Nothing quite typifies the evolution of Hollywood quite like Dungeons & Dragons. The famed tabletop roleplaying board game was first developed into a film property by New Line Cinema with director Courtney Solomon in 2000, and nobody expected it to be a broad four-quadrant hit.
It was a fantasy film based on (what was perceived to be) a niche gaming product for ‘nerds’. It had a budget of US $45 million and its most famous member of its core cast was Jeremy Irons. It looks cheap and ugly. It has a user rating of 1.5/5 on the film-centric social media app Letterboxd and a diabolical 10% on Rotten Tomatoes.
That New Line had the Lord of the Rings trilogy in the pipeline only makes this particular flop (a global gross of US $33.8 million is unheard of today for an effects-heavy IP adaptation) more startling. That franchise, which began with The Fellowship of the Ring in 2001, marked a change in the reception and perception of so-called geek culture. They were now big business, not just for kids and die-hard fans.
Cut to 23 years later, and eOne (as a part of their acquisition by Hasbro in 2019) now holds the rights to the Dungeons & Dragons game and is collaborating with Paramount.
Sci-fi fantasy movies regularly make a billion dollars at the international box office, so it makes sense that the property should return to audiences in the guise of a $150 million oversized adaptation. John Francis Daly and Jonathan Goldstein’s Honor Among Thieves is primed to set up a new franchise, give devotees of the game the epic they wanted all along, and cultivate a brand-new fandom for the game. Despite my aversion to this sort of thing, I think they’ll succeed in all three.
Campaign one: exposition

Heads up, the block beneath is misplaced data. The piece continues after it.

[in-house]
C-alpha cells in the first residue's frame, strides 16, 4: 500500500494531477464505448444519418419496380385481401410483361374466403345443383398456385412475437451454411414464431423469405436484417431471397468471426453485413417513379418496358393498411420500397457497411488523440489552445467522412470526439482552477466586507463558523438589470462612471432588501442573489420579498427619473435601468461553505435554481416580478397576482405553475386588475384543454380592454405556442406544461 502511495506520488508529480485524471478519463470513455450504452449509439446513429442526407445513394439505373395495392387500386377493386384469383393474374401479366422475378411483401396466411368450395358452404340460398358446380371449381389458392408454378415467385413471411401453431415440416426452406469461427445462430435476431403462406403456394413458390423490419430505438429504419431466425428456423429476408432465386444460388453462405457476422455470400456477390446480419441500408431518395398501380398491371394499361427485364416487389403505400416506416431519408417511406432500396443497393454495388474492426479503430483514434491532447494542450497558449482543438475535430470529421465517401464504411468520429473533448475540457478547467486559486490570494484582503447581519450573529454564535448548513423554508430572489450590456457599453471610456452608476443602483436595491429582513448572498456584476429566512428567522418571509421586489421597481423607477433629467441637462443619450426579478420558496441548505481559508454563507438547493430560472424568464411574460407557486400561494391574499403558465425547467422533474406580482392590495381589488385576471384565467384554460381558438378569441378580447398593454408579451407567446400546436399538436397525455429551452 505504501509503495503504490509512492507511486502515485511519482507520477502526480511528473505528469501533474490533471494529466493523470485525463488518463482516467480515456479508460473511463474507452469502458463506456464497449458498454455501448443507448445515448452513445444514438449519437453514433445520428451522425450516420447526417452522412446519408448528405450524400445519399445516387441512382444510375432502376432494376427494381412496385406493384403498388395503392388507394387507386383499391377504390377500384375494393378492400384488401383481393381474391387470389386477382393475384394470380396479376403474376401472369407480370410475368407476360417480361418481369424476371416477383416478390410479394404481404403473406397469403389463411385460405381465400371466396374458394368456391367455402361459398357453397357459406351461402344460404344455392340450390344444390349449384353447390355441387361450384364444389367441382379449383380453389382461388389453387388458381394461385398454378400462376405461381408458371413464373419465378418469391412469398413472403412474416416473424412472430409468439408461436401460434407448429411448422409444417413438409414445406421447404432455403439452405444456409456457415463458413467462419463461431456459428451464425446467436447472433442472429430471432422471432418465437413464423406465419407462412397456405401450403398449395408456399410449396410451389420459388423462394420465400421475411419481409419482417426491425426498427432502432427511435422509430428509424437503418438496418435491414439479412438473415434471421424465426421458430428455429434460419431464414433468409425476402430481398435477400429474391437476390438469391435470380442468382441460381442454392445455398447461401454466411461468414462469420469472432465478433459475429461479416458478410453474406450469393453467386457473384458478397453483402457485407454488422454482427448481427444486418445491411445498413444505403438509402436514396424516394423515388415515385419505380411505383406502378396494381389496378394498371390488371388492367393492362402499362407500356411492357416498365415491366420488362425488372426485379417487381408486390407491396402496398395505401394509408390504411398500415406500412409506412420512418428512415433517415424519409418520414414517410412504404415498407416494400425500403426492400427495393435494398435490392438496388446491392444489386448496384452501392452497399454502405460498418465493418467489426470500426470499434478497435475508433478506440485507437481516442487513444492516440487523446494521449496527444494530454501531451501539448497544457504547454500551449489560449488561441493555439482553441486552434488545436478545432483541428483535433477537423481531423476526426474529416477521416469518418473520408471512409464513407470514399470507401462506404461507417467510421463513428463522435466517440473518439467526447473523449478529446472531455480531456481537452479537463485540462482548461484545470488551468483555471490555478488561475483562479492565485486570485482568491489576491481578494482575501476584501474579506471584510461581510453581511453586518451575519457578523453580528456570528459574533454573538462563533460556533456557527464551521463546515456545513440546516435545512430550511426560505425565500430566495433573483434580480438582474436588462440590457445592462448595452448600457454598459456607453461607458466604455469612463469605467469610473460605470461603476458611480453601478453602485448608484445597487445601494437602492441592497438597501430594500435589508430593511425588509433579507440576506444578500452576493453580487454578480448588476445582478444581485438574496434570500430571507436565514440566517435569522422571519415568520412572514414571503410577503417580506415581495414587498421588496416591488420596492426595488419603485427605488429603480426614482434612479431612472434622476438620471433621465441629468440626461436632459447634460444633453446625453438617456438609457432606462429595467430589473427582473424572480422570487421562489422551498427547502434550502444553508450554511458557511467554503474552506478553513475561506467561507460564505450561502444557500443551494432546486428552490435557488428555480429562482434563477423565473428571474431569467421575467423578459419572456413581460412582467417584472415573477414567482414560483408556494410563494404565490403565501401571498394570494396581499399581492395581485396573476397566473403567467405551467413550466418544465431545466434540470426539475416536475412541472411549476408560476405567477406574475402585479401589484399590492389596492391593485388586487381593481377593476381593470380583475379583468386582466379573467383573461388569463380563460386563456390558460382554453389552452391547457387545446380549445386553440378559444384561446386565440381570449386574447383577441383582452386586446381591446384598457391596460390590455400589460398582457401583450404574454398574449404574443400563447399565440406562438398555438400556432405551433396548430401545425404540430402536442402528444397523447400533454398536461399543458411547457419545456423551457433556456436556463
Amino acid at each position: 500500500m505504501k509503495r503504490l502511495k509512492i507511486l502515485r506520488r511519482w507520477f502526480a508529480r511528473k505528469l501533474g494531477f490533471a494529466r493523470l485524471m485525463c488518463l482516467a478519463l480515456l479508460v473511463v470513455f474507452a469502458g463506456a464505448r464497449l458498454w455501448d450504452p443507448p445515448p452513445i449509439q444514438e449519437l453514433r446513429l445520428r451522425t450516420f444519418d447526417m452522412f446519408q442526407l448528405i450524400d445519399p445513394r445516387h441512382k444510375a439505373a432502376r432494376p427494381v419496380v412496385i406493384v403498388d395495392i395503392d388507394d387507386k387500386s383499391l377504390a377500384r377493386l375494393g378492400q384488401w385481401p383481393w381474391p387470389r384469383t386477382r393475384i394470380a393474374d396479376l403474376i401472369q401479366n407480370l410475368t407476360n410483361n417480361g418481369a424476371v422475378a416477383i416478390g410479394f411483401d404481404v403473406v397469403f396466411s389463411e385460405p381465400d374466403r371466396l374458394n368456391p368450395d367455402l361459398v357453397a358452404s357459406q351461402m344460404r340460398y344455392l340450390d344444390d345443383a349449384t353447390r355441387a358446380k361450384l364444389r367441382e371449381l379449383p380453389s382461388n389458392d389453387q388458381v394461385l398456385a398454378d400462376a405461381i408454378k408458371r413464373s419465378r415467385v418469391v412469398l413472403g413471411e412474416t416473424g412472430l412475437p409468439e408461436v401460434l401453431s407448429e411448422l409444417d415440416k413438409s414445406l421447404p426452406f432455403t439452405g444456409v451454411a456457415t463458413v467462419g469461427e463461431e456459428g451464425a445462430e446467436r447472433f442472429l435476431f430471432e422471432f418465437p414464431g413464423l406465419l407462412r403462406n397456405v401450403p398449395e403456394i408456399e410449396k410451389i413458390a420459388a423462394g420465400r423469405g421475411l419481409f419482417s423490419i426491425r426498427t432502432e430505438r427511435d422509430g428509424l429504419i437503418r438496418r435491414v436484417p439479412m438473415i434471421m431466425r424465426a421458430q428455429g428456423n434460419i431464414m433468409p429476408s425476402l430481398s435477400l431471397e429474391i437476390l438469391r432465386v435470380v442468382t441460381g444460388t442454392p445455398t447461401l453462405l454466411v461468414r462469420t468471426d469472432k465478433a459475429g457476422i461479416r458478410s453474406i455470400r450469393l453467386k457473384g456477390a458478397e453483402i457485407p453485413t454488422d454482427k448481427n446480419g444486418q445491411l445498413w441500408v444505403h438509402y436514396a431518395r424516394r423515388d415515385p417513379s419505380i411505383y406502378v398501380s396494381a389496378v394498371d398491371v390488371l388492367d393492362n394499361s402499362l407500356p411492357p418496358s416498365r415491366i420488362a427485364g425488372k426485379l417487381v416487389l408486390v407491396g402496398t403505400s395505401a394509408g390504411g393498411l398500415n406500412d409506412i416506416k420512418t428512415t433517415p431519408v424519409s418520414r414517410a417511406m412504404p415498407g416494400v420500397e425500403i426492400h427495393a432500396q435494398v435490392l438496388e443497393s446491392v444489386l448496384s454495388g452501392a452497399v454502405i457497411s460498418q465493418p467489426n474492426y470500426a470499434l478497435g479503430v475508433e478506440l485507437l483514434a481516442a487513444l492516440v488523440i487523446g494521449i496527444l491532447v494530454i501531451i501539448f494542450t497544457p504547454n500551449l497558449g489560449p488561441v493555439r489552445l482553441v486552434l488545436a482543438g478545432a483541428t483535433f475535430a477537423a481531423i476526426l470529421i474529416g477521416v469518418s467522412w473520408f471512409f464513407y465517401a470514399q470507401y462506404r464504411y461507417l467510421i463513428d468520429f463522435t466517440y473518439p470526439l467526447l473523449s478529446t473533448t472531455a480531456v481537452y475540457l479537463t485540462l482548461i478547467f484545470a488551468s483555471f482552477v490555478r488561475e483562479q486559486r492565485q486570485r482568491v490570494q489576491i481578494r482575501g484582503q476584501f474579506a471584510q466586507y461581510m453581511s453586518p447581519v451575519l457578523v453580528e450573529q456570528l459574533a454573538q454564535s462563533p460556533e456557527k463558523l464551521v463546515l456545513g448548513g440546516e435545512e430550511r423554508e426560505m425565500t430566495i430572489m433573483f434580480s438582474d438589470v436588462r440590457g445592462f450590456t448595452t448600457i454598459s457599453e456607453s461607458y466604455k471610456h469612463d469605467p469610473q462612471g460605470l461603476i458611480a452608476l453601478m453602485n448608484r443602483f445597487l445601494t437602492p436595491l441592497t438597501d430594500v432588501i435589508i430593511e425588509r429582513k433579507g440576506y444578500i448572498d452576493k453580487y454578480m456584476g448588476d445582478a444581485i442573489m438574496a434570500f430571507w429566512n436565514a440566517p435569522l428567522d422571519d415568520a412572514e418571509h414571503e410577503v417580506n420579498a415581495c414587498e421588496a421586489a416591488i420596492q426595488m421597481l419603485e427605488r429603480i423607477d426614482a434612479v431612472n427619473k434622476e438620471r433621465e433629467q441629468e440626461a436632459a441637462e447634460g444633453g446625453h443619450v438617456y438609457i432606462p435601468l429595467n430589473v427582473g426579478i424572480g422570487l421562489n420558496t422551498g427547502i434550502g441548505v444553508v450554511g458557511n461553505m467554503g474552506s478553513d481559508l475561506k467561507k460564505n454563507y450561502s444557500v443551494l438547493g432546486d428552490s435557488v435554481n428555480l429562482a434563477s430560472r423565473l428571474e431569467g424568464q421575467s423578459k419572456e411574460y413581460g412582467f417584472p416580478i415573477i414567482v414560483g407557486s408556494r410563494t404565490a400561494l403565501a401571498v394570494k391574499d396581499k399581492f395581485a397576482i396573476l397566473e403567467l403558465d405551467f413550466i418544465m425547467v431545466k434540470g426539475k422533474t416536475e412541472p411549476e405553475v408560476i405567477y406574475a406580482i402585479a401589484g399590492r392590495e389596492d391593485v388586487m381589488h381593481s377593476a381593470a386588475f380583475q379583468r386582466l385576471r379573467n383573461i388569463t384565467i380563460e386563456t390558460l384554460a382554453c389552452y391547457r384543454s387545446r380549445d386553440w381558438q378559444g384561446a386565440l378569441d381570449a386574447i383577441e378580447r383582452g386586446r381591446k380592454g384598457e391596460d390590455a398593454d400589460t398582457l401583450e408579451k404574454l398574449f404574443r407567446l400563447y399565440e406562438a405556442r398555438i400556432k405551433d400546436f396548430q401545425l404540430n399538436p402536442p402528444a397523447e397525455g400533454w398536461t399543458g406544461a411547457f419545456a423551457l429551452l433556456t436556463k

Okay, so, in the Forgotten Realm, after the death of his wife, Edgin Darvis (Chris Pine) has given up his impoverished life as a Harper and is now a thief. He works alongside Holga (Michelle Rodriguez), amateur sorcerer Simon (Justice Smith), a random older gentleman named Forge (Hugh Grant), and even his young daughter, Kira. When they get caught due to some nefarious back dealing, Edgin and Holga soon escape their prison and seek to retrieve a lost relic that was stolen from them.
There’s something about evil forces infecting the land and a graveyard of chatty skeletons, too. Bridgerton’s impeccably handsome Regé-Jean Page shows up playing directly to type as somebody called Xenk. And there’s also something called a druid (Sophia Lillis) who can transform from a fly to a bear in an instant, because why not?
Then there’s some sort of Gladiator-style tournament and a maze and characters with names like Baroness Torbo, Chancellor Norixius, Gorg, Porb Piradost and Szass Tam. Eventually, a lot of stones and bricks get flung about in all directions by something called a Red Wizard, a character who it’s really hard to imagine anybody looking at and not thinking ‘she will eventually murder us all!’ It’s all very silly.
There is a lot of exposition, and much of it told through unnecessary flashbacks that only add to an excessive 135-minute runtime. I am sure fans will love its dense appreciation of lore, but others may find it needlessly exhaustive and far, far too long for a movie that ultimately feels rather slight.